As members of the community of health care providers, optometrists are educated and trained to protect their patients’ health, guide them in making decisions related to their care, and ensure that they end up with the best possible outcomes. Over years of practice, it’s common for optometrists to find ways to streamline their efforts, foster better patient relationships, improve practice culture, and gather other tips and pearls from their experiences and from their colleagues.

Modern Optometry asked members of its editorial advisory board and contributors to the publication to share the best tips they’ve learned over the past year. The pearls they contributed relate to life in general, clinical matters, patient care, and practice management. We hope you find these to be of value in your own life and practice.


There’s an episode of the podcast The Tim Ferriss Show ( in which he interviews educator, author, and US Chess Federation life master Adam Robinson about outsmarting the competition that really speaks to me. In fact, I share one specific section of the episode transcript with our graduating residents. In it, Robinson advises students entering the real world to “adopt an experimental attitude towards everything, continually testing what works for you and what doesn’t.” He also suggests that, rather than asking yourself what you want to do, ask who you want to be, and advises that, whatever you do for work, “throw yourself into it wholeheartedly, even if you realize it’s a transitional gig while you search for something better.”

Other words of wisdom Robinson shares in this episode include his advice to have patience, to be unrelentingly enthusiastic in all matters, and to figure out what you love to do and what you do best and then cultivate those talents.

Josh Johnston, OD, FAAO
Atlanta, Georgia

Staying engaged with my profession while working full time, lecturing, attending conferences, and raising a 1-year-old daughter is hard, but not impossible. Through my experiences, I hope my daughter will one day learn that a work-life balance is achievable, especially with the right plan in place.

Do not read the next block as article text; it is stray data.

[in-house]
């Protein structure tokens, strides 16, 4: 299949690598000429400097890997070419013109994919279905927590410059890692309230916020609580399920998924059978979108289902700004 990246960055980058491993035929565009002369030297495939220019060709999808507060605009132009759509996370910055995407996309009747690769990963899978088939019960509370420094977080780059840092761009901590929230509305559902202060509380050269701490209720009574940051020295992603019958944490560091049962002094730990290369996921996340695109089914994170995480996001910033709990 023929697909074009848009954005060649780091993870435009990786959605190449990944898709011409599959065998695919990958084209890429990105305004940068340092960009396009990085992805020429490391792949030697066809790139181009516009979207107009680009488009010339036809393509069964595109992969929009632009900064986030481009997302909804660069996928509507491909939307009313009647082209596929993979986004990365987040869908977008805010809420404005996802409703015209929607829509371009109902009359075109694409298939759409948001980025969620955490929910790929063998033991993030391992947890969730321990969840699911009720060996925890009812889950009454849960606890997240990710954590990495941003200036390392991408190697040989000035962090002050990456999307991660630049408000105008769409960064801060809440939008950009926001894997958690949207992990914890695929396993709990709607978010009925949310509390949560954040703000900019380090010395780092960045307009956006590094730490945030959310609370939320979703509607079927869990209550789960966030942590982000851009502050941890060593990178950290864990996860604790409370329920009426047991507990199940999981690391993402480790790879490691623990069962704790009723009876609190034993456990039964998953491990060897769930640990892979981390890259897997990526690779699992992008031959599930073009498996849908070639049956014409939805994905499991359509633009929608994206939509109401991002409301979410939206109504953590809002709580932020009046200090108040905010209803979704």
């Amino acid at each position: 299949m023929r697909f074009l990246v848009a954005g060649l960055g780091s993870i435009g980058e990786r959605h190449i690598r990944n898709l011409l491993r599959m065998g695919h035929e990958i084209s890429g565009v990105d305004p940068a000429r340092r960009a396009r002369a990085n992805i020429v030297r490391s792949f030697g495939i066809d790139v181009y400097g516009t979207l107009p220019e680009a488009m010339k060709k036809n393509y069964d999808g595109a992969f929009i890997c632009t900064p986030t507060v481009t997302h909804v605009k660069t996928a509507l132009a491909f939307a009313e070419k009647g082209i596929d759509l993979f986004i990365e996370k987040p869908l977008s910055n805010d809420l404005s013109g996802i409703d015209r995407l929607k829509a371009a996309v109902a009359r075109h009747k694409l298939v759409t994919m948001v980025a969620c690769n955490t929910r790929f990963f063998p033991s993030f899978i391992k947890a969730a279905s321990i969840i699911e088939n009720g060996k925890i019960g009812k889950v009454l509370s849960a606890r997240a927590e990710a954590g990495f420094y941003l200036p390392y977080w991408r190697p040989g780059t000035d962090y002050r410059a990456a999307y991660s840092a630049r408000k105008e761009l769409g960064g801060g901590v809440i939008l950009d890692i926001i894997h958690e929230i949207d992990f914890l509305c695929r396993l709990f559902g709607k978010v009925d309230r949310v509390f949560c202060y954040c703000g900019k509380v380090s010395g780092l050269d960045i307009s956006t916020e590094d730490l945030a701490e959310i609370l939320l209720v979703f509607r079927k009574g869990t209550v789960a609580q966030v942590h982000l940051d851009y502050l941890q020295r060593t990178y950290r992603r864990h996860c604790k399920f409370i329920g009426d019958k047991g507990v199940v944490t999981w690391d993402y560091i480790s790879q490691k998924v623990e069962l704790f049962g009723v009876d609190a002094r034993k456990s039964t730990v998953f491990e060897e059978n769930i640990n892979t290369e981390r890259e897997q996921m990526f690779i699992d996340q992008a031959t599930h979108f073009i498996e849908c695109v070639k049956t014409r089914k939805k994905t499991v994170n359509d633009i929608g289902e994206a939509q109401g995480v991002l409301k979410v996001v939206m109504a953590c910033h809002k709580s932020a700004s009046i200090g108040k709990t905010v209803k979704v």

Maria Pribis, OD
Stamford, Connecticut

I’ve worked in eye care for a little more than 20 years. This past year, my oldest daughter graduated from the Southern College of Optometry, my alma mater, before getting married and moving away to continue her professional education. My youngest is a senior in high school. I am now realizing what lifetime learning really means. It is one thing to keep up with emerging trends in treatments and new technologies, but it is another to change from being a parent to being a colleague—an entirely different situation, as my wife and I prepare to live in an empty nest. There is a lot of talk about work-life balance, with criticism of those who want to be focused on their home or family and equal criticism of those dedicated to their professional lives. One pearl of wisdom I’ve gained in this past year is to make sure you can look back with no regrets by working just as hard at balancing your life as you did learning in school or caring for your children. No one will do it perfectly the whole time, so be sure to enjoy the ride, both personally and professionally.

Kristopher A. May, OD, FAAO
Coldwater, Mississippi


I recently saw a patient with several risk factors for glaucoma but no measurable glaucomatous damage, and I told him that he was a glaucoma suspect. The ambiguity of the word “suspect,” when paired with a potentially vision-destroying disease, did not sit well with him. I now discuss the evaluation of potential glaucoma as “looking to see if you are on a trajectory toward optic nerve damage.” This wording allows me to create enough urgency with the patient to ensure adherence to additional follow-up testing without getting tangled up in ambiguous terminology.”

Leanne Liddicoat, OD, FCOVD
Roseville, California

When dealing with complex disease processes, it’s easy to get overwhelmed by the clinical picture. Take in small details: the size and shape of an epithelial defect, the eyelid laxity causing exposure, the spontaneous venous pulse in a patient with crowded nerves, for example. In forming your differential diagnoses, remember that pertinent negatives are just as important as what you do see. For example, when dealing with a corneal process, noting a lack of infiltrate or absent perineuritis can aid in diagnosis as much as describing the presence of anterior chamber cell or infiltrate.

Alison Bozung, OD, FAAO
Miami, Florida

Nerve growth factor treatment can play an important role in reestablishing a healthy interaction between the corneal nerves and the corneal epithelium. Work with nerve growth factor for the treatment of neurotrophic keratopathy is exciting and just might have significant implications in the treatment of moderate to severe ocular surface disease.

Ahmad M. Fahmy, OD, FAAO, Dipl ABO
Minneapolis, Minnesota